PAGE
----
https://mintools.com/spiritual-gifts-test.htm (shorter)

https://www.freeshapetest.com/ (longer more complete)

How to Make Smooth Leadership Transitions

Moses then summoned Joshua and in front of everyone said, ‘Be strong! Be courageous! – Slide 3

Leadership has always been an interesting topic for me. Does the Bible talk about it? I think it does. There are many leadership lessons in the life of Moses and Joshua. In this post, I’ll specifically discuss about Leadership Transition – How do you transition effectively from the current leader to the next leader?

I’ve seen churches or ministries fall apart when the current leader steps down because the transition is weak or even absent.  I’ve seen the bitter fruits of a lack of clear succession planning. I’ve seen irresponsible leaders leaving “time bombs” for the next leader to pick up to their own peril. But I’ve seen when good transitions take place, the whole organisation soars to greater heights.

Let us look at this poignant passage:

Then Moses said to the Lord, “O Lord, you are the God who gives breath to all creatures. Please appoint a new man as leader for the community. Give them someone who will guide them wherever they go and will lead them into battle, so the community of the Lord will not be like sheep without a shepherd.”

The Lord replied, “Take Joshua son of Nun, who has the Spirit in him, and lay your hands on him. Present him to Eleazar the priest before the whole community, and publicly commission him to lead the people. Transfer some of your authority to him so the whole community of Israel will obey him. When direction from the Lord is needed, Joshua will stand before Eleazar the priest, who will use the Urim—one of the sacred lots cast before the Lord —to determine his will. This is how Joshua and the rest of the community of Israel will determine everything they should do.”

So Moses did as the Lord commanded. He presented Joshua to Eleazar the priest and the whole community. Moses laid his hands on him and commissioned him to lead the people, just as the Lord had commanded through Moses.

Numbers 27:15-23

We can draw 4 key steps from God’s instructions to Moses.

1. Ask God for a Leader (v15-17)

The first step to seek God’s will. Moses did not just assume or push his own agenda of who to take over. Even though Joshua was a clear candidate, being his assistant for many years. Moses prayed to God for the right person for the work ahead. If you facing a leadership transition, don’t just rely on portfolios or the general consensus. Ask God. Ask God, the creator of all human beings, to show you a person who can guide and shepherd the community. I believe God will answer us if we don’t harbour biases. Leave the choice to God. Don’t delay, don’t grumble. Trust God.

2. Publicly Commission the Leader (v18-19)

Next, once God has shown you the next leader,  publicly commission them. It wasn’t a hidden affair but Moses made it known to the High Priests and the people. Once God has shown you the next leader clearly, introduce the person to the whole community (both the leaders and the people). Make sure all know of the fact. No one should be able to say that they didn’t know about it and therefore will not submit. It should be a formal commissioning event with the laying on of hands. We pray and support the next leader together and ask for God’s help.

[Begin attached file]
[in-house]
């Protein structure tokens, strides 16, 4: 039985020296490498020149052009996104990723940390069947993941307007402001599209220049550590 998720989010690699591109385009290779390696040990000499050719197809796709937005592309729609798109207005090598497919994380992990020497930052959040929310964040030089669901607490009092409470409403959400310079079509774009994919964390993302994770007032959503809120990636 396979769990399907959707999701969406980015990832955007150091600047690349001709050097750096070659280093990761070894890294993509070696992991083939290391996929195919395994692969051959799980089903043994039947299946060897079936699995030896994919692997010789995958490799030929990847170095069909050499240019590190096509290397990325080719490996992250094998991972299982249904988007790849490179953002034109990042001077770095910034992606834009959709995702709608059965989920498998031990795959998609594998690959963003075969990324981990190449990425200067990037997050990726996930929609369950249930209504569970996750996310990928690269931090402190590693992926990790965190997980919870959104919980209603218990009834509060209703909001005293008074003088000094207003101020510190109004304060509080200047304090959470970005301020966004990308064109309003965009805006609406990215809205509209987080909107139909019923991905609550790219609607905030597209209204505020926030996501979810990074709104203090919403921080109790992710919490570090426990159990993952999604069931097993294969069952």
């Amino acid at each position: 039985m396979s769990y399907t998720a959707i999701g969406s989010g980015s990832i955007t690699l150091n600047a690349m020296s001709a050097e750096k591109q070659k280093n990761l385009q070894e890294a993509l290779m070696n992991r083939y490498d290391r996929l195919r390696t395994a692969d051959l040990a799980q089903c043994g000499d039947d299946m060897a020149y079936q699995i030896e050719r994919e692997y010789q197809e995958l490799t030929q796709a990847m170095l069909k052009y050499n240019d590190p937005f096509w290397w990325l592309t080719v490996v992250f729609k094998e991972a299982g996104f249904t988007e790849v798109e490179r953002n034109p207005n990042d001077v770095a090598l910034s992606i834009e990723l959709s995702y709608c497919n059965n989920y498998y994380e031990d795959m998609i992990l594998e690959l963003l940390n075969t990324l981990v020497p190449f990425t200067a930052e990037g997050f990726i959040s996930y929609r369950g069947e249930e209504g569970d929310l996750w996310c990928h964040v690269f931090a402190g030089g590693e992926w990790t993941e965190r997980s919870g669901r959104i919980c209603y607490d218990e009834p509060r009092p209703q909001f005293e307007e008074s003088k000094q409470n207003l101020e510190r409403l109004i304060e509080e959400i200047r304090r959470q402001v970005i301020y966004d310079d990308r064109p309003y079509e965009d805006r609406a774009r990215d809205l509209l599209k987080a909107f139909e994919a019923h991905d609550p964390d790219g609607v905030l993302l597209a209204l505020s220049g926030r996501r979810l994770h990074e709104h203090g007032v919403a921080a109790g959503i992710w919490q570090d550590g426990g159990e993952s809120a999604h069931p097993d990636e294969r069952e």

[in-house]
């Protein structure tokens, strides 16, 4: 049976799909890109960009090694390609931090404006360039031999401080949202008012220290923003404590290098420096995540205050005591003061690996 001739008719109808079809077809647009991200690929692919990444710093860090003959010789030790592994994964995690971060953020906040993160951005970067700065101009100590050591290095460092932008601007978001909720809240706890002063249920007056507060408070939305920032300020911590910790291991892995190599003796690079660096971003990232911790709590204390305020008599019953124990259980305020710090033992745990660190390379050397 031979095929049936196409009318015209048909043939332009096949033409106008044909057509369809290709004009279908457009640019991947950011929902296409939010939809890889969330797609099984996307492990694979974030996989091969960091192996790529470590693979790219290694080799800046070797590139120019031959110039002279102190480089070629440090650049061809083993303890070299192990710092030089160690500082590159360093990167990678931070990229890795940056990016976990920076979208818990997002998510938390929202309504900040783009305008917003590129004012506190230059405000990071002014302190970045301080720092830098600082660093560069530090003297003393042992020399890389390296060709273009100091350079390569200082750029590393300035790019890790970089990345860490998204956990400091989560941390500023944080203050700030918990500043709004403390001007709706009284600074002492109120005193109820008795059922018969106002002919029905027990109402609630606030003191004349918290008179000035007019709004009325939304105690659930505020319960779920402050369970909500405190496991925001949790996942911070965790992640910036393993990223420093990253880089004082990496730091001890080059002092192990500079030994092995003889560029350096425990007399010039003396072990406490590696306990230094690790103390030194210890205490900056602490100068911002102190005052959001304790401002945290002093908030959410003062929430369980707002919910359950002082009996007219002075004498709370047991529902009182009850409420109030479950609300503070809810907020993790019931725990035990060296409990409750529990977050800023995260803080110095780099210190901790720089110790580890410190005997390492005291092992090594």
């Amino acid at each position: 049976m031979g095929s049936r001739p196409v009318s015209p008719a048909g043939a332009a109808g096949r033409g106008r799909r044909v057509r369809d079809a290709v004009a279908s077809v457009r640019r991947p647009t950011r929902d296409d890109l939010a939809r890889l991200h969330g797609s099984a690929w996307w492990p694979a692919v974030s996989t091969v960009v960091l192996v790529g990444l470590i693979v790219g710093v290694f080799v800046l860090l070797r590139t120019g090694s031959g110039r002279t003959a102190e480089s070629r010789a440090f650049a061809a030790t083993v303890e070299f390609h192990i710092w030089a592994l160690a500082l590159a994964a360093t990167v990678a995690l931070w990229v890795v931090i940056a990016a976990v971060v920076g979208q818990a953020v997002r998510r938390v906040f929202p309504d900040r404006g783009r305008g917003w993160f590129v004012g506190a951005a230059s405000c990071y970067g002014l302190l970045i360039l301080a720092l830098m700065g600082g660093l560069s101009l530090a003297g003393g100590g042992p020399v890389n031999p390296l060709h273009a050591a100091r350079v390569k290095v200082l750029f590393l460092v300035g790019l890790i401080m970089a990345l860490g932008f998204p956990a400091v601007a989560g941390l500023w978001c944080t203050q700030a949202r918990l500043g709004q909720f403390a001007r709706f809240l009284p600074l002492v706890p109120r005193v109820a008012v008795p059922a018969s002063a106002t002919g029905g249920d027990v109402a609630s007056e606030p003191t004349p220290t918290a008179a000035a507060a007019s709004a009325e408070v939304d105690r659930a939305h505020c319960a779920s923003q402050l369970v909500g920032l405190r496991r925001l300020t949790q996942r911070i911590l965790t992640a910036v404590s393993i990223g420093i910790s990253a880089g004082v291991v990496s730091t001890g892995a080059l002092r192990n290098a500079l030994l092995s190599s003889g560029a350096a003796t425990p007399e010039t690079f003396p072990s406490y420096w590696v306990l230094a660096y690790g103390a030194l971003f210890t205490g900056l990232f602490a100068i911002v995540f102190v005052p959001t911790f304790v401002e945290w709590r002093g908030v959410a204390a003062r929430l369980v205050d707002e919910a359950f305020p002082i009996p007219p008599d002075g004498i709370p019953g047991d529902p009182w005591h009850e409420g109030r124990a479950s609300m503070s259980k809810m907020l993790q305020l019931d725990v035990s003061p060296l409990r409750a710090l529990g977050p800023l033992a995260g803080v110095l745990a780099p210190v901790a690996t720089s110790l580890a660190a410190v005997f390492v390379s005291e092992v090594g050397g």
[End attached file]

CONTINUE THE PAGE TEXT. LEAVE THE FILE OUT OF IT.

3. Transfer some Authority to the Next Leader (v20)

Next, Moses transferred some authority to Joshua “so the whole community of Israel will obey him”. If you give a person with a position but no authority, people will not respect her (I’m assuming it’s a she). He remains just a figurehead or puppet for the current leader. You don’t want that. You have to let people recognise and adjust to her authority. Give her some authority and responsibilities even before you pass the reins over so that the people will get used to her leadership. Neither do you want to give all your authority even before you transit. That’s irresponsible. The next leader is new and is still learning. You want to slowly release your authority as she grows. This is opportune time to move to the next step.

4. Prepare the Next Leader (v21)

Moses taught Joshua how to seek God’s direction for the community by approaching the High Priest. Similarly, the current leader must teach the next leader what to do. How to make good decisions. How to shepherd the people. How to avoid leadership pitfalls (no “time bombs”!). In Kungfu movies, the Master normally keeps one secret fighting technique so that the student cannot overcome him. That’s not how we work. We want to teach them all we know and set them up for success. All this smooths the leadership transition process in a God-honouring and people-respecting manner.

Try applying this leadership transition lesson to your own church, ministry or organisation.

Book Summary: Walking with the Risen Christ

Image result for walking with the risen christWalking with the Risen Christ: A Primer for Healthy Small Groups (Tan Soo-Inn, 2017)

1. The risen Christ is the focus of our group meetings

  • The opening prayer should be addressed to God and include a request for the Lord to help the group to be aware of His presence
  • Worship with singing should be directed to the Lord
  • All components of the meeting should be done with openness to what Jesus is saying to us

2. The risen Christ speaks to us through the Word